A blindside-flanker, who can also play lock, Delany made an impact in the Crusaders' region secondary schools competition.
Once he transferred to Wellington for university studies in architecture, he was included in Wellington's Under-19 side for the annual national tournament.
He already has an extended sporting pedigree having played as a catcher for New Zealand's Junior Black Sox side.
But, as the Hurricanes prepare for the first of two games against the Crusaders on consecutive weekends, the second being the opening game of Super Rugby Pacific, he said he was enjoying his first exposure to Super Rugby.
It had been a big step from NPC rugby with Wellington over the past two seasons, but he enjoyed plenty of support from the Hurricanes.
Delany had two nervous weeks awaiting confirmation of his Super contract in October last year after being told he could expect to hear something about his position in a fortnight. Once getting confirmation of his selection, excitement took over.
He also came under the eye of Hurricanes' assistant coach Chris Gibbes last year when Gibbes was also a Māori All Blacks assistant coach.
“That [exposure] was another big step up from the NPC with the contact readiness and the skill level.”
Delany said he aimed to get his Hurricanes debut behind him as soon as possible. Then he would look to get some good game minutes and play well.
"I'll just focus week-by-week and not on the long-term picture and do what I can do and play my best footy," he said.
At the other end of the experience scale, former All Blacks wing Julian Savea said having the Hurricanes together early in the season was good for team bonding. There would also be no excuses later in the year in their preparation and sorting their routines during the week.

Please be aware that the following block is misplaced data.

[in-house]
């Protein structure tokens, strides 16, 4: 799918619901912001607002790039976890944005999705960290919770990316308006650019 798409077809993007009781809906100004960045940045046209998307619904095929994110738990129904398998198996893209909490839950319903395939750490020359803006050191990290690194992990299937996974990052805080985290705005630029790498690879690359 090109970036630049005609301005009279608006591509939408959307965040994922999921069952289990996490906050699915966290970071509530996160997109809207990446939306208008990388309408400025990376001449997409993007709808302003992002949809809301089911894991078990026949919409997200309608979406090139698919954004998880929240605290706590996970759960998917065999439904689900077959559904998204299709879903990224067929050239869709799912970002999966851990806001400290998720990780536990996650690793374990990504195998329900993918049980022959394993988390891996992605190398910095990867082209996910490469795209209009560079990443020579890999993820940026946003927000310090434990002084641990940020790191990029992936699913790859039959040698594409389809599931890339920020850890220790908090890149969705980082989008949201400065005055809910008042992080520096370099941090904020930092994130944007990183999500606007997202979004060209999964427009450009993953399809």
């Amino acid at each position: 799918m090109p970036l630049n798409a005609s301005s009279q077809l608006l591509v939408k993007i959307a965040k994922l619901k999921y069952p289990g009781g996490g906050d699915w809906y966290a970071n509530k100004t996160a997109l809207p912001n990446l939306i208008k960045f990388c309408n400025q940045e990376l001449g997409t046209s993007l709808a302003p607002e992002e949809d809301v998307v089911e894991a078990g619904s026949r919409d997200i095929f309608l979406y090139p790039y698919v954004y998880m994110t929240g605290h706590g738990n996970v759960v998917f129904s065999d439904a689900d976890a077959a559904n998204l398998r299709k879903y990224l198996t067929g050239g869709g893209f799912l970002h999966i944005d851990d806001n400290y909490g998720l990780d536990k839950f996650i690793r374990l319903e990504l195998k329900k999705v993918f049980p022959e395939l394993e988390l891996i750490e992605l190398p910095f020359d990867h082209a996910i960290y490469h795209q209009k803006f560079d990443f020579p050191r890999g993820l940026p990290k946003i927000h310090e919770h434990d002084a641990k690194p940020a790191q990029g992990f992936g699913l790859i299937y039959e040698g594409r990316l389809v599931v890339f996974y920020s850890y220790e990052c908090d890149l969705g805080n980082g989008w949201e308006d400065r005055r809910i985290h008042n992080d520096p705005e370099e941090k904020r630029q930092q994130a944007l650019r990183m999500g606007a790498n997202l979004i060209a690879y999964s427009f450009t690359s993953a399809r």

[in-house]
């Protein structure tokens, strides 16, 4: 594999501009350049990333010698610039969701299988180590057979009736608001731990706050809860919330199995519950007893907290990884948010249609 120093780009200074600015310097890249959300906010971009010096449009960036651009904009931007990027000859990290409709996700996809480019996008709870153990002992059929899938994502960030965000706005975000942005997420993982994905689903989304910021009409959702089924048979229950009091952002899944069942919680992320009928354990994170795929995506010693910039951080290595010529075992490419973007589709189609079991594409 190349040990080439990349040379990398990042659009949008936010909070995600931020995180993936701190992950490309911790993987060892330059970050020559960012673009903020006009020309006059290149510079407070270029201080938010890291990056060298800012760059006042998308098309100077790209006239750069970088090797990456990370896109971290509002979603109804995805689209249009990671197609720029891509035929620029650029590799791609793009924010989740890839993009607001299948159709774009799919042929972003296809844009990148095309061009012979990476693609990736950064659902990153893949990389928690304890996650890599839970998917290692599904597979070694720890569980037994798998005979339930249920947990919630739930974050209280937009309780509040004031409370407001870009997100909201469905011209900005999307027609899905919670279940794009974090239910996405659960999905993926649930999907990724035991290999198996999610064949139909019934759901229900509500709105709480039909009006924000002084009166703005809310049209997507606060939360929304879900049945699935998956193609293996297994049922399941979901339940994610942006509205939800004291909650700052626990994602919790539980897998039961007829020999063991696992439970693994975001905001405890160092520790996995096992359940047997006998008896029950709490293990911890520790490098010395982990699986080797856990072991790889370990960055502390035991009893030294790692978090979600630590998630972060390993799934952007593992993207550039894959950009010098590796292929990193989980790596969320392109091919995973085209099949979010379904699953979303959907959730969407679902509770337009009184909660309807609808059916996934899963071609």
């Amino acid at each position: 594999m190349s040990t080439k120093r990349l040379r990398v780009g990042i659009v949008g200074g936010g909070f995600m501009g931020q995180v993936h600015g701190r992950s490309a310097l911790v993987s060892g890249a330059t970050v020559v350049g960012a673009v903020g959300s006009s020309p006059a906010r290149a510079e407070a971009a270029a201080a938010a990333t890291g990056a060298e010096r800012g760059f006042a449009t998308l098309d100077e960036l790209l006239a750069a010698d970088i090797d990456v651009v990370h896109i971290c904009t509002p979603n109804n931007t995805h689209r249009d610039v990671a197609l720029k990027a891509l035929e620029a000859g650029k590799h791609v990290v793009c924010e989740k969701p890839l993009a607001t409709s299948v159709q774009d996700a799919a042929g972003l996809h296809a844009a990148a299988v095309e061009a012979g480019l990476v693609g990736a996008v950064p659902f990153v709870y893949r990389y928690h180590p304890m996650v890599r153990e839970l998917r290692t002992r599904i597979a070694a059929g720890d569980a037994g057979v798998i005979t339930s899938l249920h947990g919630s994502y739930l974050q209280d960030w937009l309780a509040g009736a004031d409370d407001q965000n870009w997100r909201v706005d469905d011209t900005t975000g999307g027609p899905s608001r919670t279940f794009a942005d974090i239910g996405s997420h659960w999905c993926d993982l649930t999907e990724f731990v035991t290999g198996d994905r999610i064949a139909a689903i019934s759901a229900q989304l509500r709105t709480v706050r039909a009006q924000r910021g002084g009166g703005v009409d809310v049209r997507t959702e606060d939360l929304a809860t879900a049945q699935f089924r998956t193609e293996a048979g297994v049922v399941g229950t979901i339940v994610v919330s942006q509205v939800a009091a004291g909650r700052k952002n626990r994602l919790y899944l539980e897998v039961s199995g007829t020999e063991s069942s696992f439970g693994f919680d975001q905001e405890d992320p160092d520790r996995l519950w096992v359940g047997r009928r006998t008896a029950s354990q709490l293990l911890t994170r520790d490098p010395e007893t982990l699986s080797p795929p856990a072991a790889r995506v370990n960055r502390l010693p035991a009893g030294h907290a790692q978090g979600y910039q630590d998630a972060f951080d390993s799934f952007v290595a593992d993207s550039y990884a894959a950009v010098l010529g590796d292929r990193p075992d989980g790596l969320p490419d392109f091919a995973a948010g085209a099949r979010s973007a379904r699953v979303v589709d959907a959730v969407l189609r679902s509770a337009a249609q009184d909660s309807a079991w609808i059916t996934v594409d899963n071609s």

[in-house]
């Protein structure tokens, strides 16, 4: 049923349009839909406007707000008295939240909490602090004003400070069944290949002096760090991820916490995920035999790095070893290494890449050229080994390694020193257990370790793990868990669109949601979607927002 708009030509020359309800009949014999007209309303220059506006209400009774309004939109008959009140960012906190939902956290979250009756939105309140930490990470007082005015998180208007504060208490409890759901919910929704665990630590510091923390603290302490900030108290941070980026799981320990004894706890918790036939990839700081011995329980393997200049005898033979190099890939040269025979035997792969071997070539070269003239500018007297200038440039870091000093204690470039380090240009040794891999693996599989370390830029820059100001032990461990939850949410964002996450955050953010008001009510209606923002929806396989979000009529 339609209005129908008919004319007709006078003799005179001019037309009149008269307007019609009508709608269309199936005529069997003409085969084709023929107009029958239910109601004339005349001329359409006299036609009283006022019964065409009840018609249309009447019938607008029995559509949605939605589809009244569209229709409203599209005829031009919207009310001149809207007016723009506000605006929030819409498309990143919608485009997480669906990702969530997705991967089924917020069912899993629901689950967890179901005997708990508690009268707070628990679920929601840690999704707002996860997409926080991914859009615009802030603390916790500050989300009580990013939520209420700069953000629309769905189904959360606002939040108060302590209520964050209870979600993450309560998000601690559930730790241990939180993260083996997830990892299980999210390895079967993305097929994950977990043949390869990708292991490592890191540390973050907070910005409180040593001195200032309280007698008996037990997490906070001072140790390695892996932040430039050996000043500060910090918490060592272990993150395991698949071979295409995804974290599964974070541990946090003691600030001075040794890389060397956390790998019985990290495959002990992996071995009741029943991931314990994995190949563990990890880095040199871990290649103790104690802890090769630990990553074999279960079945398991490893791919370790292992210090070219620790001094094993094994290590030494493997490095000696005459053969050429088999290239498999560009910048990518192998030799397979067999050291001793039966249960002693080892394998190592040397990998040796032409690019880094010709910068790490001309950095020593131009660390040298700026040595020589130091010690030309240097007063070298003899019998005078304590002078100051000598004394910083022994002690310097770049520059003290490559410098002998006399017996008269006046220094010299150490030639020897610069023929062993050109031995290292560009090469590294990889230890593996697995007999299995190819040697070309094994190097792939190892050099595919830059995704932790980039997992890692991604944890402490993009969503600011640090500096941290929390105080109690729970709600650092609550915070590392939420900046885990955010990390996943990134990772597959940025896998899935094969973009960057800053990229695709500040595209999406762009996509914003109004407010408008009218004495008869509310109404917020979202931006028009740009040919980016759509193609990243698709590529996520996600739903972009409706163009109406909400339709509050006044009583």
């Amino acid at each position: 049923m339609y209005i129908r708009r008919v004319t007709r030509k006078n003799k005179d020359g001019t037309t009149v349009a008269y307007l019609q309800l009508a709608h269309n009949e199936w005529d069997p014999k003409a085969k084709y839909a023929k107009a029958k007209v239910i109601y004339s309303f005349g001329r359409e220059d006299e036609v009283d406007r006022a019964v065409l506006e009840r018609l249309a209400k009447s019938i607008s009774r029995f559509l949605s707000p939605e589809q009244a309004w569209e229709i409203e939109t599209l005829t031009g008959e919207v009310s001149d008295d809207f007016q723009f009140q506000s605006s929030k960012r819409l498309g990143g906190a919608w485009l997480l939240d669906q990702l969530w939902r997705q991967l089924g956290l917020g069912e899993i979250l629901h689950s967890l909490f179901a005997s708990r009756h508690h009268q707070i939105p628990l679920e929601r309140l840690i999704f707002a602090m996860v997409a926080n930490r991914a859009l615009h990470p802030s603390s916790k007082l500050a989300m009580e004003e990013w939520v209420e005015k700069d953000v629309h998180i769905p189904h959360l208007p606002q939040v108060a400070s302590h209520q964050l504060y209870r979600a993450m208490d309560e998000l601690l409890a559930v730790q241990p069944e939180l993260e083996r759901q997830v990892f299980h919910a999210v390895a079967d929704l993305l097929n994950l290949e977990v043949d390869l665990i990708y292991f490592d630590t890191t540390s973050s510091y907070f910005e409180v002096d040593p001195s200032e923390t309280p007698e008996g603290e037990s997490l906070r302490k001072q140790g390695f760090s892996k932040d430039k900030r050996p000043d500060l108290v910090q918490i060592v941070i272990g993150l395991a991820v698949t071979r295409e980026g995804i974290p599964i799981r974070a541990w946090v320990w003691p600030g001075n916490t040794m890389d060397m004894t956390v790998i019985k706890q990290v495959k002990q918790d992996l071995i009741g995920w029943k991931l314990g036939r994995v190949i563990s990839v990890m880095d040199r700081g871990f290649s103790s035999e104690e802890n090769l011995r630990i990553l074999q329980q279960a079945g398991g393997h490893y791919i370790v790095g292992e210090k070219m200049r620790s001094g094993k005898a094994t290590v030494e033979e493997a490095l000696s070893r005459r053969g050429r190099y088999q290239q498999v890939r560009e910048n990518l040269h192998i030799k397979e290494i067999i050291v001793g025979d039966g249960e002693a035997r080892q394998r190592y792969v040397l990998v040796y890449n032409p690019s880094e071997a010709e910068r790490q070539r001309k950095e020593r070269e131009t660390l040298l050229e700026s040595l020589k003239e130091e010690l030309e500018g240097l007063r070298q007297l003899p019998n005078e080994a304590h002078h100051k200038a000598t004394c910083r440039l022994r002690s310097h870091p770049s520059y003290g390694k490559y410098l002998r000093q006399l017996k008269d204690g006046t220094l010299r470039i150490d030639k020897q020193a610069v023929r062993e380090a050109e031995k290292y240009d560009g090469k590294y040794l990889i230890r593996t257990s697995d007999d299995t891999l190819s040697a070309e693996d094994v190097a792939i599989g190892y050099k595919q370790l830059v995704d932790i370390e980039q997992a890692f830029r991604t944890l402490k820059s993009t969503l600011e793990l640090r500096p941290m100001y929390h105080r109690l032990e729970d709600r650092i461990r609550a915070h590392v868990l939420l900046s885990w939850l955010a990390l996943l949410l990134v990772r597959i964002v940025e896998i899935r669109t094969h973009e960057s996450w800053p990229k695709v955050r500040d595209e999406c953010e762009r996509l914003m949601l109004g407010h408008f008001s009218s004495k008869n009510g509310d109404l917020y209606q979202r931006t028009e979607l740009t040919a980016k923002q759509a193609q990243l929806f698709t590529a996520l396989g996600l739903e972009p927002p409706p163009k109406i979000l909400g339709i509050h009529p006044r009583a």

He said he was still striving to be the best and was working on his craft every day and working on details so he could get involved in games as much as possible.
Savea said he felt good ahead of the campaign. He had enjoyed the last two years, especially having his family alongside him in Wellington.
"I'm enjoying life, I'm not done here in New Zealand, and I'm grateful for the opportunity from the 'Canes. I'm taking everything in and learning what I can and striving to be the best," he said.
Defence coach Cory Jane said the Hurricanes were happy with their accommodation and training facilities in the Queenstown bubble.
One of the benefits of being away from home together was that it increased the ability to have more one-on-one chats with individuals compared to being in Wellington and having everyone head home after training.
"We've got the mindset that we're here to compete and we're down here for a reason. There is still Super Rugby around the corner, so we have got to train hard because we want to win and perform well," he said.
Jane said one thing the Hurricanes wanted to improve on from last year, especially with the number of younger players they had in the side, was recognising big moments in games as they were happening and not after they had slipped past.
"Every moment that we play, or we get out on that field, is a big moment for us, instead of getting to the end of a game and going 'that was a big moment and we should have done better there.'
"That mentality to try and do the right thing, or compete and stay engaged, the whole time is a challenge, but a big focus and key for us," he said.